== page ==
One year ago, the people of Libya were ruled by the world’s longest-serving dictator. But faced with bullets and bombs and a dictator who threatened to hunt them down like rats, they showed relentless bravery. We will never forget the words of the Libyan who stood up in those early days of the revolution and said, “Our words are free now.” It’s a feeling you can’t explain. Day after day, in the face of bullets and bombs, the Libyan people refused to give back that freedom. And when they were threatened by the kind of mass atrocity that often went unchallenged in the last century, the United Nations lived up to its charter. The Security Council authorized all necessary measures to prevent a massacre. The Arab League called for this effort; Arab nations joined a NATO-led coalition that halted Qaddafi’s forces in their tracks.
In the months that followed, the will of the coalition proved unbreakable, and the will of the Libyan people could not be denied. Forty-two years of tyranny was ended in six months. From Tripoli to Misurata to Benghazi — today, Libya is free. Yesterday, the leaders of a new Libya took their rightful place beside us, and this week, the United States is reopening our embassy in Tripoli.
This is how the international community is supposed to work — nations standing together for the sake of peace and security, and individuals claiming their rights. Now, all of us have a responsibility to support the new Libya — the new Libyan government as they confront the challenge of turning this moment of promise into a just and lasting peace for all Libyans.
So this has been a remarkable year. The Qaddafi regime is over. Gbagbo, Ben Ali, Mubarak are no longer in power. Osama bin Laden is gone, and the idea that change could only come through violence has been buried with him. Something is happening in our world. The way things have been is not the way that they will be. The humiliating grip of corruption and tyranny is being pried open. Dictators are on notice. Technology is putting power into the hands of the people. The youth are delivering a powerful rebuke to dictatorship, and rejecting the lie that some races, some peoples, some religions, some ethnicities do not desire democracy. The promise written down on paper — “all human beings are born free and equal in dignity and rights” — is closer at hand. . . .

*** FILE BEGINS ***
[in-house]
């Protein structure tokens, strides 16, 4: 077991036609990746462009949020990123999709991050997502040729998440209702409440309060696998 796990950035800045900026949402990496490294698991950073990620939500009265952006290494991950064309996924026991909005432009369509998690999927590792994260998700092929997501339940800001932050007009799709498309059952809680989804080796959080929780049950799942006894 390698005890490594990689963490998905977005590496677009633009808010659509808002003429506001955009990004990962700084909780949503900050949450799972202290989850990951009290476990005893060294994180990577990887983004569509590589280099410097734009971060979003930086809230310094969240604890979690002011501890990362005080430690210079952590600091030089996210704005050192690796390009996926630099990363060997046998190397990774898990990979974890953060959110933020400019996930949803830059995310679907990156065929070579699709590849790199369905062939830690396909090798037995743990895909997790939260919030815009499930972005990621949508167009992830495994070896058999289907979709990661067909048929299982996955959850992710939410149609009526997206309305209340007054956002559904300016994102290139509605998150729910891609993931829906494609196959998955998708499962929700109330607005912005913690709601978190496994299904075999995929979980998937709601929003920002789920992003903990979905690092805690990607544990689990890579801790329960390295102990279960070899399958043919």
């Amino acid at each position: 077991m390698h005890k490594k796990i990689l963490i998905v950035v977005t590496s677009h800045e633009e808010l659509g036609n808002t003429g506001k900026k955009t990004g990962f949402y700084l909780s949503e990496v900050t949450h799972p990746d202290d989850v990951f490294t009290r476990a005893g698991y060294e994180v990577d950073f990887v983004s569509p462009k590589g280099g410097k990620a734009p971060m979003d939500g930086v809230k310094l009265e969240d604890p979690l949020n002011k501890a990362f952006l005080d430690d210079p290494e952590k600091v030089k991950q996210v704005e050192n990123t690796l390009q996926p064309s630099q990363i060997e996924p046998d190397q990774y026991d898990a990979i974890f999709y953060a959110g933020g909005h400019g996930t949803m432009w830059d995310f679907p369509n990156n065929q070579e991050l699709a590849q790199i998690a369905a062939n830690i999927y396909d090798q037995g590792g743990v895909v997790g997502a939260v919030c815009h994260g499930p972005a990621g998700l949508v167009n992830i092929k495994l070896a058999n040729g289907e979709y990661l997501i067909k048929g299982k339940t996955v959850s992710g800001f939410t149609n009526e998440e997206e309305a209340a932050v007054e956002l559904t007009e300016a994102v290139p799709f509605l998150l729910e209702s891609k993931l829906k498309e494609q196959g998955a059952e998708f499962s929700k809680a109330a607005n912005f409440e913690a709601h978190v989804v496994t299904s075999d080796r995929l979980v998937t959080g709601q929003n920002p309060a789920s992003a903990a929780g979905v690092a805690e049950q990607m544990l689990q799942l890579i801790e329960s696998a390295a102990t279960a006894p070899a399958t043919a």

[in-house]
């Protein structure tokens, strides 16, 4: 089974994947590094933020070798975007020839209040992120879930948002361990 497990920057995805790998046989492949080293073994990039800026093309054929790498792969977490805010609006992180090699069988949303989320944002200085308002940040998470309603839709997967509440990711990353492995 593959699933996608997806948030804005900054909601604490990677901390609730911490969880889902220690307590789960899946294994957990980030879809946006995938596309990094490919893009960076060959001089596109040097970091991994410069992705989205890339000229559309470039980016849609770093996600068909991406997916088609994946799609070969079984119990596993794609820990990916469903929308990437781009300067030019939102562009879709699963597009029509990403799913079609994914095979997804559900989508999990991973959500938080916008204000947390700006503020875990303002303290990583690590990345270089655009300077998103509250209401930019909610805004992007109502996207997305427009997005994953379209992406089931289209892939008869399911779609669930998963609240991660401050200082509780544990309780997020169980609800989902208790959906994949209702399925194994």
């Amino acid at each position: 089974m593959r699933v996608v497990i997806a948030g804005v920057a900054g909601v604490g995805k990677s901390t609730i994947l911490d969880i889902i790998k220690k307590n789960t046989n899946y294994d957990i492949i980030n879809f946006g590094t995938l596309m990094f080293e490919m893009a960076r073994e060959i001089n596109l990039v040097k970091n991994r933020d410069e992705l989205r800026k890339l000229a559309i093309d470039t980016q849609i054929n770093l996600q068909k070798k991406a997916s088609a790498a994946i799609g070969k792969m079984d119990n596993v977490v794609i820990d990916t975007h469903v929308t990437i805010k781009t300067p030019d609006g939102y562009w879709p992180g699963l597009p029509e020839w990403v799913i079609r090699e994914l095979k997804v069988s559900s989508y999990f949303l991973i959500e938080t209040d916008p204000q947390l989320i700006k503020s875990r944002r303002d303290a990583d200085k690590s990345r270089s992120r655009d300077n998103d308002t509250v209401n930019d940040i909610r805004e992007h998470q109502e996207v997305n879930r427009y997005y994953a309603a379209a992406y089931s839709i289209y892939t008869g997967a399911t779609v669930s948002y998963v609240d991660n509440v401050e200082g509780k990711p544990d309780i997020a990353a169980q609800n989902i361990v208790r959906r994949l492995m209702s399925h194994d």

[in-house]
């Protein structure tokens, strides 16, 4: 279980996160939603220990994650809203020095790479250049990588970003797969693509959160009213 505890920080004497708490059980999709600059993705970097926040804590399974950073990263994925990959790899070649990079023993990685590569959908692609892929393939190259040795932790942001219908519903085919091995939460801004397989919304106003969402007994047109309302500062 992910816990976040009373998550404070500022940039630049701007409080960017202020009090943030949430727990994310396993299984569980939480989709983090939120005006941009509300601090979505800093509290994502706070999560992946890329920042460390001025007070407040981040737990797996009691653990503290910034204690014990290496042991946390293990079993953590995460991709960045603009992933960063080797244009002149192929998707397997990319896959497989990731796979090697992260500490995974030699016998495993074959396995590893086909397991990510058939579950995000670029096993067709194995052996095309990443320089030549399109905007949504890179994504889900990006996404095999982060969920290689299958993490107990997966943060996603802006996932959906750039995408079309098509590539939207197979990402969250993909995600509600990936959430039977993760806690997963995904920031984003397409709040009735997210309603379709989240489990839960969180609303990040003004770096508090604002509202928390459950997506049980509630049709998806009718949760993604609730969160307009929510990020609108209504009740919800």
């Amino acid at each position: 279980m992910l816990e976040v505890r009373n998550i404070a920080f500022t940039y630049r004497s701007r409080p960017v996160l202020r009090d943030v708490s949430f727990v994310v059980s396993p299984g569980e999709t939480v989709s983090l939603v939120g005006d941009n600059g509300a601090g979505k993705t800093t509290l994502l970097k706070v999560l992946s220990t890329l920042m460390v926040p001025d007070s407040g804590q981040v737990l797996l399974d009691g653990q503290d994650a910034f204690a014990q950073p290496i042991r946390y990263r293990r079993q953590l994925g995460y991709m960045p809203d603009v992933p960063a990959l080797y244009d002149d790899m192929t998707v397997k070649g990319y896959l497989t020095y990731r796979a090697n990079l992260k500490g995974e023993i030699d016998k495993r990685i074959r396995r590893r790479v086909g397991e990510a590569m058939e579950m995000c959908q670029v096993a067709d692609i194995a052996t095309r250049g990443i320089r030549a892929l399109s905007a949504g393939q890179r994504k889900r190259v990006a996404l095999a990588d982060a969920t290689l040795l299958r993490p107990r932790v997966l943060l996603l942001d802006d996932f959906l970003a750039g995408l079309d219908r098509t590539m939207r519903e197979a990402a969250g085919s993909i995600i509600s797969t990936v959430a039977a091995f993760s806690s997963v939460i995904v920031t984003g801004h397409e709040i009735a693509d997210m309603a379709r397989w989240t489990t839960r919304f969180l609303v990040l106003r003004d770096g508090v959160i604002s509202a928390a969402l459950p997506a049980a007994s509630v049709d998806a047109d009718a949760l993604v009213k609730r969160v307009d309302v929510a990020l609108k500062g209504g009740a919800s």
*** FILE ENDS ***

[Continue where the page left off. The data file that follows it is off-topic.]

. . . Thank you very much. (Read it all.)
Although it could be argued he campaigned throughout his Presidency, The UN speech seemed to be a launch of his reelection campaign. He has been spiking the bin Laden kill and dictator depose football regularly ever since. Other members of the Obama kill team got in the act. Dancing on Gaddafi’s grave, Secretary of State Clinton cackled, “We came, we saw, he died.” Just two weeks ago today Vice President Biden spiked the ball again at the DNC saying, “Osama bin Laden is dead and General Motors is alive.”
Four days later, the 11th anniversary of 911, it was clear President Obama and his team are only through the first minute of so of the game; they are being crushed by 1.5 billion Osamas:
They (the Obama regime) are the losers. Islam has them begging and pleading. Take a look:
September 20, 2012, headlines on Robert Spencer’s Jihad Watch:
(Didn’t they see the commercial?)
Just a couple more:
You can vote for dhimmitude and defeat to a conquering Islamic jihad or vote for a different path remarkably well represented by Governor Romney upon hearing of the attacks, said, “Our embassy is attacked, our flag is ripped out, our Americans are getting killed. I want a leader who speaks out and says, ‘You’re not going to do this to our country.’”
The decision is November 6th. It is your vote. It is your character. It is your children’s future.